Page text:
you?) address notions of taboo? I remember decades ago Tomi Ungerer did a
book with a snake; prior to that snakes were taboo.
Clark: I am not sure we have crossed that Rubicon yet! We did exhibit the art from Jerry Pinkney’s The Old African
(his most recent collaboration with Julius Lester), and we were acutely
aware that the subject matter was going to be more difficult—not
taboo—than what we had previously exhibited. We created signs for the
entrance of the gallery, and all my visitor services staff was primed to
alert visitors. We were very gratified by the gratitude. The only
really negative mail Eric has ever received was about two very generic
nude figures in one of his books, Draw Me a Star. We had shown
nudes on occasion (Sendak to be sure), and I don’t recall any
resistance. On the other hand, we have not set out to address a
controversial issue through the lens of children’s book
Heller: So many children's books have become icons of sorts.
What are the key components of not only immediate success but longevity?
Clark: Quality; the marriage of text and image; and how a book
gets passed down through the generations. One of my daughter’s favorite
books is Caps for Sale (she is now 21 and still has me read it
to her), so I was fascinated to read letter after letter from parents
to Esphyr Slobodkina about what a magical book it was. Goodnight Moon
succeeded despite Anne Carroll Moore’s dismissal. There is that magical
quality that strikes a chord and endures. Conversely, I think it is
very telling that the vast majority of “celebrity” books have a meteoric
existence—with emphasis on the crashing and burning—because they are
trading on fame and not the deep understanding of what it might take to
create a really good book (I’d see Lithgow and Curtis as notable
Heller: Your current exhibit deals with Oz. Is there something about this theme that is the holy grail of children's art?
Clark: I guess Good versus Evil is a pretty
universal theme. The genesis was to celebrate L. Frank Baum and W. W.
Denslow’s 150th birthdays and try to articulate the evolution of the art
of this remarkable book further enhanced, of course, by the 1939 movie.
Given its popular artistic appeal, the exhibition also provided us with
an opportunity to explore how different artists interpreted the same
Heller: As director, do you have a five-year plan regarding what you want the audience to take away from the Carle museum?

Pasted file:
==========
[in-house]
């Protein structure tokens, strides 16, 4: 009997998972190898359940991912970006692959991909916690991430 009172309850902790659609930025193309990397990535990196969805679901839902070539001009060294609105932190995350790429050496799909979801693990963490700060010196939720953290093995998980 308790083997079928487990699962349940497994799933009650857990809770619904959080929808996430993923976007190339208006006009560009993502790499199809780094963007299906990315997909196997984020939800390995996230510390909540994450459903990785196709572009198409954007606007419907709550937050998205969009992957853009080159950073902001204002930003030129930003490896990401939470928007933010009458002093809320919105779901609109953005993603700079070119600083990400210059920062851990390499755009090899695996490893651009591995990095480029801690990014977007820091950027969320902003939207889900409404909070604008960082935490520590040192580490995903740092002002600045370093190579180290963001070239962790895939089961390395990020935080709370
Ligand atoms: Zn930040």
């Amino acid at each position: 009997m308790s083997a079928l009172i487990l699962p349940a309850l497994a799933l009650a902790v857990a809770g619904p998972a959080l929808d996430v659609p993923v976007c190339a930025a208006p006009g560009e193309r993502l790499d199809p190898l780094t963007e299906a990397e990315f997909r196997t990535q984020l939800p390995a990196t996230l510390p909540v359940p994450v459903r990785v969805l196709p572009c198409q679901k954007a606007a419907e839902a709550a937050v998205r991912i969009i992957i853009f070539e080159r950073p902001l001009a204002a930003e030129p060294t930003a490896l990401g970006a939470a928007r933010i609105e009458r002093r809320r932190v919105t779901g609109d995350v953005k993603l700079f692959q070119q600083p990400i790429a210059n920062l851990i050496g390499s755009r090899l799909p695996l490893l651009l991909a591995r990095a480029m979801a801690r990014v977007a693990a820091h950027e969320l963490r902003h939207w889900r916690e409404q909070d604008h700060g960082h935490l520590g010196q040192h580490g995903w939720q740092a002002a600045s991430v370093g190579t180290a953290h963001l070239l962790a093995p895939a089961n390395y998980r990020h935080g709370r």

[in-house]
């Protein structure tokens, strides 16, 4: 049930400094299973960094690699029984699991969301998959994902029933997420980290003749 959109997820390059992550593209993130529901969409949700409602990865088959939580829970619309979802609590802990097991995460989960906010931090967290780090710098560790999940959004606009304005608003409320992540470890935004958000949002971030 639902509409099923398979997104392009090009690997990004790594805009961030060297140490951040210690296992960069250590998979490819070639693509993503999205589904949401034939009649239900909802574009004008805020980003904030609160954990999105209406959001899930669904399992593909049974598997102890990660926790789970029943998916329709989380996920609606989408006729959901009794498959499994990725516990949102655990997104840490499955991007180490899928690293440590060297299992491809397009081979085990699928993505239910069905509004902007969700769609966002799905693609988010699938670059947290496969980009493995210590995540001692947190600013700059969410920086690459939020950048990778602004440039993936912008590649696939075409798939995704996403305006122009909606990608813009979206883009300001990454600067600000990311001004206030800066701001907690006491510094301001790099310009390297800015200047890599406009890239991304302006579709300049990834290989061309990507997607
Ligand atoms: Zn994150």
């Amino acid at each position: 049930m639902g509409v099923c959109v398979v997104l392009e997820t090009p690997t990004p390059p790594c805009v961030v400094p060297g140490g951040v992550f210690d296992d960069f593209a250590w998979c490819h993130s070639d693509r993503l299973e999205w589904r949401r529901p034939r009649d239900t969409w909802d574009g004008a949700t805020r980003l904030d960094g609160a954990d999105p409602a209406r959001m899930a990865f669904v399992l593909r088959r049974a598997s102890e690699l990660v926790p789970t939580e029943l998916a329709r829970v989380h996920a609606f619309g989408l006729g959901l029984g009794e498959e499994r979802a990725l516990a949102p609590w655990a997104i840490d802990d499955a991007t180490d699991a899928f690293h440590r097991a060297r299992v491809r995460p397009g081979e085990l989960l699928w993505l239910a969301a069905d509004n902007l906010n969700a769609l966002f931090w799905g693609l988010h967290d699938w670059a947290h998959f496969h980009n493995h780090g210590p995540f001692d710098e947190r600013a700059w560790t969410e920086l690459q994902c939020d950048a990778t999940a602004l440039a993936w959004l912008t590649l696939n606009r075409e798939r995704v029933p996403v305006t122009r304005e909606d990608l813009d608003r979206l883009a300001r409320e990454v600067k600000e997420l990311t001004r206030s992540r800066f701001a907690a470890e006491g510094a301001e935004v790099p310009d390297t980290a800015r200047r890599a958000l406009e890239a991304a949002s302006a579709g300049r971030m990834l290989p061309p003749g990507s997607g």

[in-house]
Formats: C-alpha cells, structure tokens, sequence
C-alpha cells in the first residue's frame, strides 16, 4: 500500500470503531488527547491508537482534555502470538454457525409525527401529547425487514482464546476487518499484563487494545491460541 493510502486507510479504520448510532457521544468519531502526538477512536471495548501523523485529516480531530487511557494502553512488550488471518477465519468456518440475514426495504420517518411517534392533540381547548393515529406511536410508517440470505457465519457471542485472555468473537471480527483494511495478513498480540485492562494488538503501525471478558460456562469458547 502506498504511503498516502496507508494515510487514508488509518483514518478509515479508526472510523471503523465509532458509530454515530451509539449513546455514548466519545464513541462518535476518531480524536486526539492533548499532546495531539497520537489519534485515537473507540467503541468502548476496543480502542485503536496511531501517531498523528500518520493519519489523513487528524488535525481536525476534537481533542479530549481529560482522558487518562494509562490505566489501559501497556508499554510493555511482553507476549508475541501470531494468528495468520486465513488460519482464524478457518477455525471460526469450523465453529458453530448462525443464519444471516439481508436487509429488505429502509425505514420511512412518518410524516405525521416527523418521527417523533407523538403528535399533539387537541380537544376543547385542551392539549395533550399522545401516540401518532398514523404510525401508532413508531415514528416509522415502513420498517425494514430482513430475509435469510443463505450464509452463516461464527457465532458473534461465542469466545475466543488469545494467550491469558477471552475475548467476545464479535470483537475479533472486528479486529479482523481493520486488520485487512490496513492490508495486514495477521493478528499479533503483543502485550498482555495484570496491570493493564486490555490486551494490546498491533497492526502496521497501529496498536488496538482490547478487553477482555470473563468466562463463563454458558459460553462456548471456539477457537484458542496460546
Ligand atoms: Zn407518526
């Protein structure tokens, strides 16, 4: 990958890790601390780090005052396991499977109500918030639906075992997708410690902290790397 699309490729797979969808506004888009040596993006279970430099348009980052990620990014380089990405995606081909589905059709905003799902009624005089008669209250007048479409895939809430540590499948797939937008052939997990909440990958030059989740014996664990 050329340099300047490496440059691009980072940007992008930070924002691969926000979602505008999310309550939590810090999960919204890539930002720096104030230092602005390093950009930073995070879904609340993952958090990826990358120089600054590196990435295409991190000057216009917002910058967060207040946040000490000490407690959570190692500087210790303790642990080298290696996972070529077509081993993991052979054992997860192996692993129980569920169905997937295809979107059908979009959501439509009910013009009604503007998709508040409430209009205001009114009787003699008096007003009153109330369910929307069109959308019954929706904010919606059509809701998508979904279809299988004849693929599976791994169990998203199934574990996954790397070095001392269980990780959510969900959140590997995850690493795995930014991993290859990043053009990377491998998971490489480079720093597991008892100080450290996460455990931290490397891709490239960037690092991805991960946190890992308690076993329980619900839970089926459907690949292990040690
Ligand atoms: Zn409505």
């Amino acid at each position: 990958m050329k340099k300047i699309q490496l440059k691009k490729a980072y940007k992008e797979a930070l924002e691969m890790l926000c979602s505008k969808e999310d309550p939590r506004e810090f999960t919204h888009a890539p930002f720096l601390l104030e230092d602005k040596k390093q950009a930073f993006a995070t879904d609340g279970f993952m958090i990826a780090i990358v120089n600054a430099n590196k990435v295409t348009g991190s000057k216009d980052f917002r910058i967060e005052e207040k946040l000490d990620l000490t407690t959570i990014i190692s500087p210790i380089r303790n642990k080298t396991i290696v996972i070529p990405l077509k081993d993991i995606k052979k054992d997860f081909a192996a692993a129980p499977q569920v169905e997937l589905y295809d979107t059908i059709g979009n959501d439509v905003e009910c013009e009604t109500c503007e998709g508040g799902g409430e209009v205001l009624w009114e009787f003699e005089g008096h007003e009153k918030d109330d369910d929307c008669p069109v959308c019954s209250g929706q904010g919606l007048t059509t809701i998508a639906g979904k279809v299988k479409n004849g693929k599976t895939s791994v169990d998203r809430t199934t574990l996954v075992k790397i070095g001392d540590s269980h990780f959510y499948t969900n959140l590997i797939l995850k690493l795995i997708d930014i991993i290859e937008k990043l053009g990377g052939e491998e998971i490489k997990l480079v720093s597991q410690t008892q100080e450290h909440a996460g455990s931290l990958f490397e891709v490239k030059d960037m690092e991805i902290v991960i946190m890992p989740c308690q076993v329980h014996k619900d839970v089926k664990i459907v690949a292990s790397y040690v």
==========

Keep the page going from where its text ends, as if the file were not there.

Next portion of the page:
Clark: We want the visitor to leave realizing that the Carle
is about far more than Eric Carle. We want them to understand before
they arrive that we are not a children’s museum, but the next step in a
journey of museum experiences. We want people to realize that they
cannot flunk museum-going. Sadly, too many people think that
appreciating art is a very esoteric science. On a very basic level it
can be a wonderful way for families to engage in a fulfilling experience
if they ask themselves three questions: What is going on in this
picture? What do you see that makes you say that? And what more do you
see? These ideas constitute the “Visual Thinking Strategies,” codified
by Abigail Housen and Philip Yenawine, and are intended to help the
beginning viewer of art find a platform of engagement. This is exactly
what we hope to do.
Heller: How do you feel you're doing given your goal?
Clark: We are making progress with the first two assumptions
[in the five-year plan above]. Making us “The Carle”—like The
Guggenheim, The Whitney, The Frick—will take time. I do think that many
people are grateful for the toolkit we provide [the “Visual Thinking
Strategies”], and the assurance that looking at art is a subjective
experience. We’ve also enjoyed a tremendous response to our professional
development programs, teaching these issues as well as a more
innovative way of reading books with children.
That’s the key—reading with rather than reading to.
The audience learns about the parts of the book, the rationales for
artistic design, and so on. It’s pretty cool to hear a three-year old
talk about the gutter and the spine of a book—we do honor the integrity
of the finished product within our walls as well.
Heller: What benefit is there in exhibiting children's book art?
Isn't the final product—the book—the real art? Aren't the raw images
simply components that lead up to the purpose and function?
Clark: Of course. Yes, we are literally deconstructing the
book, but we are doing so to try to underscore that in most cases the
art can stand on its own. By honoring it in a gallery situation, it does
merit being let out of the cellar of disrespect! This honoring is one
of Eric’s primary motivations for creating the museum. So call us
heretics, but I do think we are doing something very important—not only
for the art but for providing many, many people who are nervous about
looking at art with a very reassuring entry point. People like what they
One of the perks of being the managing editor at AIGA is spending my mornings
reading design stories and calling it “work.” But not everyone gets to (or
wants to) peruse RSS feeds like it’s their job. Consider this a hit list (as
well as a few things you may have missed) of the most interesting things I’ve
and seen, read and watched this week.
Section: Inspiration -
typography, culture, digital media
Benjamin Dauer is a Senior Product Designer at National Public Radio in Washington, D.C. and was recently the Lead Product Designer at SoundCloud in Berlin, Germany. AIGA Baltimore took a field trip to interview Benjamin about designing in-house for NPR.